James Meers, - G’s Fresh

Positive trend in mushroom sales continues

Mushroom demand in the UK saw a large spike back in April when the country was in lockdown and people were cooking from scratch at home and despite dropping off a bit, sales remain strong.

“During lock down in April we saw an increase in retail sales of 30%,” explains James Meers, Commercial Director at G’s Fresh. “Although it has dropped off now, we are still seeing an increase of 15%. This is offset a bit by lower food service demand but there is definitely growth in the industry.

The situation in the UK is changing frequently at the moment, with more local lockdowns being announced which is affecting the demand from food service, but people are still doing more cooking at home than before the pandemic started.

“Another factor in the increased demand is a continued move to vegetarianism or people simply having meat free days. The mushroom is a great meat replacement and where we would normally see a drop off in sales in the summer this did not happen this year.”

The supply has also been a bit up and down this year as the lockdowns in Europe have an affect to the supply to the UK.

Labour
As in many industries labour has been a challenge and with Brexit looming James admits it will remain a challenge, unless agreements can be made.

Mushroom pickers do not require any formal qualifications, but it is complex, can be difficult to master, and takes approximately 12 weeks to learn. It has to be performed with a considerable degree of care and application of good judgement. We, as do others in the industry, recognise that our harvesting colleagues are extremely talented and skilled, but the points Based Immigration Policy does not recognise or seemingly value this type of expertise.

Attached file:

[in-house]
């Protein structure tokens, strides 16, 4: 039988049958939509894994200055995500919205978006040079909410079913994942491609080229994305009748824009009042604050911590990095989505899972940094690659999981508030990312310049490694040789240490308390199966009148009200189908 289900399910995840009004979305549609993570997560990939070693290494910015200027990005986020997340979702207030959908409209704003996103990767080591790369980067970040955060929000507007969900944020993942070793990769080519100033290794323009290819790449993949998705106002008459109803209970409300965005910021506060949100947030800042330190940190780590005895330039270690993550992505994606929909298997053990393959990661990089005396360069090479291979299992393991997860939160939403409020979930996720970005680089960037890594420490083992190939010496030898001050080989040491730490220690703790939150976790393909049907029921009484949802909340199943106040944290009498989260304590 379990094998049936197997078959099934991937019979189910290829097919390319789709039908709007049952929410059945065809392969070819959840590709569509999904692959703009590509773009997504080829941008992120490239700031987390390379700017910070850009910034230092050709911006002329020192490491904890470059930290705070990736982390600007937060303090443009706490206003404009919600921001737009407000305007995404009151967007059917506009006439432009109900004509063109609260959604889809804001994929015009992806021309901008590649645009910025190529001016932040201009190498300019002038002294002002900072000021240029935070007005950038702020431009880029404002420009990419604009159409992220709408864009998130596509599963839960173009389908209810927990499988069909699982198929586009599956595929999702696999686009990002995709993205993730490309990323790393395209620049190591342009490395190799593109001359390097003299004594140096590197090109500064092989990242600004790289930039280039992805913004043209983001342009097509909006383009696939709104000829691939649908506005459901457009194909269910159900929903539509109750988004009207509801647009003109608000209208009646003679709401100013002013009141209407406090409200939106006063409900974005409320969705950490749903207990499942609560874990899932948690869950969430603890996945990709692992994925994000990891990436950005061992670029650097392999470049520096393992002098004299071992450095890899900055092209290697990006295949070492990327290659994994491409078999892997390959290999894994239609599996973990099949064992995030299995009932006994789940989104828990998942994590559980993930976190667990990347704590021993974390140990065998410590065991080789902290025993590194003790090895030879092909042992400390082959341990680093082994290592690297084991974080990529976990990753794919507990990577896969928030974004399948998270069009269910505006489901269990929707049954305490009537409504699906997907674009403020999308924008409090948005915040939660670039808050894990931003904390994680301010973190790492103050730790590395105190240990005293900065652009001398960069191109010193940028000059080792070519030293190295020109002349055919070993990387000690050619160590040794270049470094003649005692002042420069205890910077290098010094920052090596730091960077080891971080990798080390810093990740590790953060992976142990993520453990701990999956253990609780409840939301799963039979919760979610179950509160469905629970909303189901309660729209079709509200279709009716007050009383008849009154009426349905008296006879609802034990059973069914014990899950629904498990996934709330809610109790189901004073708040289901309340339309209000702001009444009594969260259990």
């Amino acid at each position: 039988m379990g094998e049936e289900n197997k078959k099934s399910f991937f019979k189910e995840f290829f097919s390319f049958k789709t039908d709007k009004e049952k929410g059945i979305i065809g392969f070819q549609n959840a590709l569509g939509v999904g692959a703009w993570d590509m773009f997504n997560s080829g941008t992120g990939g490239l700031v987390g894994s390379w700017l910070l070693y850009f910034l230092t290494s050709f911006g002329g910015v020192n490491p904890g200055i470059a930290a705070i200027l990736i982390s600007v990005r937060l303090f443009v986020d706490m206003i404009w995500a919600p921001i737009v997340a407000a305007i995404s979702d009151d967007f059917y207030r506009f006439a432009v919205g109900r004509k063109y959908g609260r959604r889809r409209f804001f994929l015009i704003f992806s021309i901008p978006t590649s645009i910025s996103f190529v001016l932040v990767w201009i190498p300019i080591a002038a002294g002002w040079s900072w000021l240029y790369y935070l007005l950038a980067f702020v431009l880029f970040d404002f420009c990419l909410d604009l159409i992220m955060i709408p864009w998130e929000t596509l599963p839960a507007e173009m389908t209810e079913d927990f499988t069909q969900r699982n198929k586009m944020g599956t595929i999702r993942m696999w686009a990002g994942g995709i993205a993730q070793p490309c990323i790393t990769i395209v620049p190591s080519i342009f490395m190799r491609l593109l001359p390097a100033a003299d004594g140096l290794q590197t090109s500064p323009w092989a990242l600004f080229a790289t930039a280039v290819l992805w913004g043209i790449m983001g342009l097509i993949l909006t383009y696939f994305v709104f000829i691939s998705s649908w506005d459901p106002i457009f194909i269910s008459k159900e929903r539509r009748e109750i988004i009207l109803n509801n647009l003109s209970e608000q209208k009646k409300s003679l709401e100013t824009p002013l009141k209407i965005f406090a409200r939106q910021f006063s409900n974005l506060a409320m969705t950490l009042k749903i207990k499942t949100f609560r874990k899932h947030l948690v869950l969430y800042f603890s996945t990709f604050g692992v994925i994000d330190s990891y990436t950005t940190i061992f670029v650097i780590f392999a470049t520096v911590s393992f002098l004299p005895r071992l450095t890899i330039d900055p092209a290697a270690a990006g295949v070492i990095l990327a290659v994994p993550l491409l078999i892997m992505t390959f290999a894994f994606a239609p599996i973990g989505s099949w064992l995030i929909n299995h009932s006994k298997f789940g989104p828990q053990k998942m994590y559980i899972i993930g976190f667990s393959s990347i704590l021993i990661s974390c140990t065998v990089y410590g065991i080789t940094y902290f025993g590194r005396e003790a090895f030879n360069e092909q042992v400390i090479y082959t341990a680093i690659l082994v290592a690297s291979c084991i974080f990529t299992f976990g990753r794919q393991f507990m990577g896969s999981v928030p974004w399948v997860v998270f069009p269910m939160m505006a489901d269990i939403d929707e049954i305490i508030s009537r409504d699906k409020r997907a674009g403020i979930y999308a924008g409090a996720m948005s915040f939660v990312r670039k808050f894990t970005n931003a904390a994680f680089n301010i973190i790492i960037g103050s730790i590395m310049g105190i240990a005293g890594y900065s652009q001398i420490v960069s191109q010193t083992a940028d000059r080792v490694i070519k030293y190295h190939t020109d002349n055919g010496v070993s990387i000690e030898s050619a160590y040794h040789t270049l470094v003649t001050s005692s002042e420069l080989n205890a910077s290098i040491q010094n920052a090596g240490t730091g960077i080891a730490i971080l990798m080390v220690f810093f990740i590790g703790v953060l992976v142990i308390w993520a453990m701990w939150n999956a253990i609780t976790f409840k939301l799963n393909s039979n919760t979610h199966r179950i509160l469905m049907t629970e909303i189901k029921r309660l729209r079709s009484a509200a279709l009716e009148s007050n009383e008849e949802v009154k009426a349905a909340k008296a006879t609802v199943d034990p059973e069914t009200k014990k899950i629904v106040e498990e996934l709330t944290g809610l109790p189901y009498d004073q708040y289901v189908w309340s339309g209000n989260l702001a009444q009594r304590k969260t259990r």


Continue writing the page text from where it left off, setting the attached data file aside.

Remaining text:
Based on average attrition and returner figures we will be over 200 people short by the end of 2021, over 50% of our workforce.

Over the last 20 years mushroom picking has exclusively been completed by eastern Europeans (historically on a sector-based scheme). Faced with fierce competition from Polish, Dutch and Irish mushroom imports access to non – UK labour provides a much-needed lifeline to the UK industry. British labour does not view mushroom picking as a desirable role and certainly not one which people would relocate or travel significant distance for. Mushroom farms are almost entirely rural based with limited or no access to large populations.

Unlike a lot of other perishable produce, mushrooms are successfully imported from outside of the UK e.g. from Poland where labour costs are lower and access to labour is permitted from outside EU. Without access to a reliable and effective workforce there is no doubt that the UK industry will be marginalised by imports, particularly from Poland and from the Republic of Ireland.

COVID has meant big investment for many companies in order to keep the workers safe and avoid an outbreak, with hundreds of workers arriving each morning this has been a challenge for G’s.

“In the tunnels it is relatively easy to spread the pickers out and we can stagger shifts, we have had to build screens and make changes to protect the packhouse workers. It is challenging to have 250 staff arriving for a shift and you also have to think about break times and accommodating them in the canteen. We have had to invest in a lot of new facilities, but when you think of the consequences of dealing with an outbreak and shutdown it is worth it.”

For more information:
James Meers
G's Fresh
‭‭+44 7584 516511‬‬
james.meers@gs-fresh.com  


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